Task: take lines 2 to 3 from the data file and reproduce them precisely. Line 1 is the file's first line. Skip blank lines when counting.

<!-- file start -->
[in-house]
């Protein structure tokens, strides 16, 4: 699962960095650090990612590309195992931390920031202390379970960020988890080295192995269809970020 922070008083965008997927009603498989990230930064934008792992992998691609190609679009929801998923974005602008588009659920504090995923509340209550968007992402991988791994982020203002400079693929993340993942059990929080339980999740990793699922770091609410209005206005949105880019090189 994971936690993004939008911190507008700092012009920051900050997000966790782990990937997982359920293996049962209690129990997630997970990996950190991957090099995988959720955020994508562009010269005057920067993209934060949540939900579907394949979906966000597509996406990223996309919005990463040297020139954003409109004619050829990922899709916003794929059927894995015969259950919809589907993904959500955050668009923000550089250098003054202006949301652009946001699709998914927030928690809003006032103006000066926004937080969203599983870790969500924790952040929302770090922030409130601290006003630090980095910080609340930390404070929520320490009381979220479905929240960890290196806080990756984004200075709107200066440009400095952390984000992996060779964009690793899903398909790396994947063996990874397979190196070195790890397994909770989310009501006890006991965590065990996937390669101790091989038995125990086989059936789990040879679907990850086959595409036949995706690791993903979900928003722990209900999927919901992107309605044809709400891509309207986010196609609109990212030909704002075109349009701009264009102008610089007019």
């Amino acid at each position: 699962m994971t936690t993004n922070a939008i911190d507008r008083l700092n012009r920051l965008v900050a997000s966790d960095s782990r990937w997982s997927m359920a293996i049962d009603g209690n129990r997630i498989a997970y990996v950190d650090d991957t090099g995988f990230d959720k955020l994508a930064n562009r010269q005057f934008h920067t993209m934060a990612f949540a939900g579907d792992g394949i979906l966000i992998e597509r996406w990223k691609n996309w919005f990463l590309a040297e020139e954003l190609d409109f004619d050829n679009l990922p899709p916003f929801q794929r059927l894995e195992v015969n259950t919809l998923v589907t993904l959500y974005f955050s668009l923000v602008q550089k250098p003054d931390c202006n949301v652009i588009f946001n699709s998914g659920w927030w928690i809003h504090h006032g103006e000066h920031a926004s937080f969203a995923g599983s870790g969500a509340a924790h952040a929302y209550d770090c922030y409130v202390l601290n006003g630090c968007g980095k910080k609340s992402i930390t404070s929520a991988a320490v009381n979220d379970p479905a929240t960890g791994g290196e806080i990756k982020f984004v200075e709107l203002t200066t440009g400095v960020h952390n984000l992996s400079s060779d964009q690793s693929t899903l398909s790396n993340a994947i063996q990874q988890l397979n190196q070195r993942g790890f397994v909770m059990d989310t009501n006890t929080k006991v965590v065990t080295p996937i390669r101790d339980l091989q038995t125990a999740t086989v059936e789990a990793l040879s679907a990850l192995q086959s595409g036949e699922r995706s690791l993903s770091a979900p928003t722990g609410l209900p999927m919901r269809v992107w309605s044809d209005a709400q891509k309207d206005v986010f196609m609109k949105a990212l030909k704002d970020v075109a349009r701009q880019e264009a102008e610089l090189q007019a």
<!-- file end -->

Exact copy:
């Protein structure tokens, strides 16, 4: 699962960095650090990612590309195992931390920031202390379970960020988890080295192995269809970020 922070008083965008997927009603498989990230930064934008792992992998691609190609679009929801998923974005602008588009659920504090995923509340209550968007992402991988791994982020203002400079693929993340993942059990929080339980999740990793699922770091609410209005206005949105880019090189 994971936690993004939008911190507008700092012009920051900050997000966790782990990937997982359920293996049962209690129990997630997970990996950190991957090099995988959720955020994508562009010269005057920067993209934060949540939900579907394949979906966000597509996406990223996309919005990463040297020139954003409109004619050829990922899709916003794929059927894995015969259950919809589907993904959500955050668009923000550089250098003054202006949301652009946001699709998914927030928690809003006032103006000066926004937080969203599983870790969500924790952040929302770090922030409130601290006003630090980095910080609340930390404070929520320490009381979220479905929240960890290196806080990756984004200075709107200066440009400095952390984000992996060779964009690793899903398909790396994947063996990874397979190196070195790890397994909770989310009501006890006991965590065990996937390669101790091989038995125990086989059936789990040879679907990850086959595409036949995706690791993903979900928003722990209900999927919901992107309605044809709400891509309207986010196609609109990212030909704002075109349009701009264009102008610089007019």
């Amino acid at each position: 699962m994971t936690t993004n922070a939008i911190d507008r008083l700092n012009r920051l965008v900050a997000s966790d960095s782990r990937w997982s997927m359920a293996i049962d009603g209690n129990r997630i498989a997970y990996v950190d650090d991957t090099g995988f990230d959720k955020l994508a930064n562009r010269q005057f934008h920067t993209m934060a990612f949540a939900g579907d792992g394949i979906l966000i992998e597509r996406w990223k691609n996309w919005f990463l590309a040297e020139e954003l190609d409109f004619d050829n679009l990922p899709p916003f929801q794929r059927l894995e195992v015969n259950t919809l998923v589907t993904l959500y974005f955050s668009l923000v602008q550089k250098p003054d931390c202006n949301v652009i588009f946001n699709s998914g659920w927030w928690i809003h504090h006032g103006e000066h920031a926004s937080f969203a995923g599983s870790g969500a509340a924790h952040a929302y209550d770090c922030y409130v202390l601290n006003g630090c968007g980095k910080k609340s992402i930390t404070s929520a991988a320490v009381n979220d379970p479905a929240t960890g791994g290196e806080i990756k982020f984004v200075e709107l203002t200066t440009g400095v960020h952390n984000l992996s400079s060779d964009q690793s693929t899903l398909s790396n993340a994947i063996q990874q988890l397979n190196q070195r993942g790890f397994v909770m059990d989310t009501n006890t929080k006991v965590v065990t080295p996937i390669r101790d339980l091989q038995t125990a999740t086989v059936e789990a990793l040879s679907a990850l192995q086959s595409g036949e699922r995706s690791l993903s770091a979900p928003t722990g609410l209900p999927m919901r269809v992107w309605s044809d209005a709400q891509k309207d206005v986010f196609m609109k949105a990212l030909k704002d970020v075109a349009r701009q880019e264009a102008e610089l090189q007019a």